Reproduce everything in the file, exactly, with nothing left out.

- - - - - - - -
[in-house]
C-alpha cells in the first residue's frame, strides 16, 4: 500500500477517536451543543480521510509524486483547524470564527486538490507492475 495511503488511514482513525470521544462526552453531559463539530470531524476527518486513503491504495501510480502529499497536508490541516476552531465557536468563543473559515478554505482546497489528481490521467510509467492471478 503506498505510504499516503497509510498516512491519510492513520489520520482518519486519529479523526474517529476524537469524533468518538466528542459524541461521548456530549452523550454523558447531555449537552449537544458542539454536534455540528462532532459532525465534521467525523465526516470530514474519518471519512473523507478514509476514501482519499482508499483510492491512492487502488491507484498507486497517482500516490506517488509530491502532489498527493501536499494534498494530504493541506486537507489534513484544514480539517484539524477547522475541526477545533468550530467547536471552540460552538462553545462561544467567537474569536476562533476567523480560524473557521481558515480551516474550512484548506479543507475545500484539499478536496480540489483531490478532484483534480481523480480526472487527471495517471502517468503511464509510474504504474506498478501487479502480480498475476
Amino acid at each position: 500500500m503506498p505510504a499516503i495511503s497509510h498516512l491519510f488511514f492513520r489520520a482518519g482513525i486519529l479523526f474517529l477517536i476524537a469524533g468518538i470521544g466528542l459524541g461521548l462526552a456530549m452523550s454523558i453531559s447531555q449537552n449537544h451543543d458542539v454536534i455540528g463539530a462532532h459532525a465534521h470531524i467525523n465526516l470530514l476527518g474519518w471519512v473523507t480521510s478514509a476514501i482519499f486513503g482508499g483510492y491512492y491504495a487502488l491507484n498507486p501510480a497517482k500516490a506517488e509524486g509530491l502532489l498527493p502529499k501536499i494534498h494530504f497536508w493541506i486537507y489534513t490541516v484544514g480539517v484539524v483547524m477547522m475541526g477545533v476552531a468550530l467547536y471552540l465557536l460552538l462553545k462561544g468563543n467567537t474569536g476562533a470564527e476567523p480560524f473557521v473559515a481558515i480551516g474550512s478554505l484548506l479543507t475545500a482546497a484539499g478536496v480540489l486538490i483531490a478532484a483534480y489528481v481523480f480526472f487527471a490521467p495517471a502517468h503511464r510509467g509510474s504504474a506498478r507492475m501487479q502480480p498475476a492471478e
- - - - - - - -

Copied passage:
[in-house]
C-alpha cells in the first residue's frame, strides 16, 4: 500500500477517536451543543480521510509524486483547524470564527486538490507492475 495511503488511514482513525470521544462526552453531559463539530470531524476527518486513503491504495501510480502529499497536508490541516476552531465557536468563543473559515478554505482546497489528481490521467510509467492471478 503506498505510504499516503497509510498516512491519510492513520489520520482518519486519529479523526474517529476524537469524533468518538466528542459524541461521548456530549452523550454523558447531555449537552449537544458542539454536534455540528462532532459532525465534521467525523465526516470530514474519518471519512473523507478514509476514501482519499482508499483510492491512492487502488491507484498507486497517482500516490506517488509530491502532489498527493501536499494534498494530504493541506486537507489534513484544514480539517484539524477547522475541526477545533468550530467547536471552540460552538462553545462561544467567537474569536476562533476567523480560524473557521481558515480551516474550512484548506479543507475545500484539499478536496480540489483531490478532484483534480481523480480526472487527471495517471502517468503511464509510474504504474506498478501487479502480480498475476
Amino acid at each position: 500500500m503506498p505510504a499516503i495511503s497509510h498516512l491519510f488511514f492513520r489520520a482518519g482513525i486519529l479523526f474517529l477517536i476524537a469524533g468518538i470521544g466528542l459524541g461521548l462526552a456530549m452523550s454523558i453531559s447531555q449537552n449537544h451543543d458542539v454536534i455540528g463539530a462532532h459532525a465534521h470531524i467525523n465526516l470530514l476527518g474519518w471519512v473523507t480521510s478514509a476514501i482519499f486513503g482508499g483510492y491512492y491504495a487502488l491507484n498507486p501510480a497517482k500516490a506517488e509524486g509530491l502532489l498527493p502529499k501536499i494534498h494530504f497536508w493541506i486537507y489534513t490541516v484544514g480539517v484539524v483547524m477547522m475541526g477545533v476552531a468550530l467547536y471552540l465557536l460552538l462553545k462561544g468563543n467567537t474569536g476562533a470564527e476567523p480560524f473557521v473559515a481558515i480551516g474550512s478554505l484548506l479543507t475545500a482546497a484539499g478536496v480540489l486538490i483531490a478532484a483534480y489528481v481523480f480526472f487527471a490521467p495517471a502517468h503511464r510509467g509510474s504504474a506498478r507492475m501487479q502480480p498475476a492471478e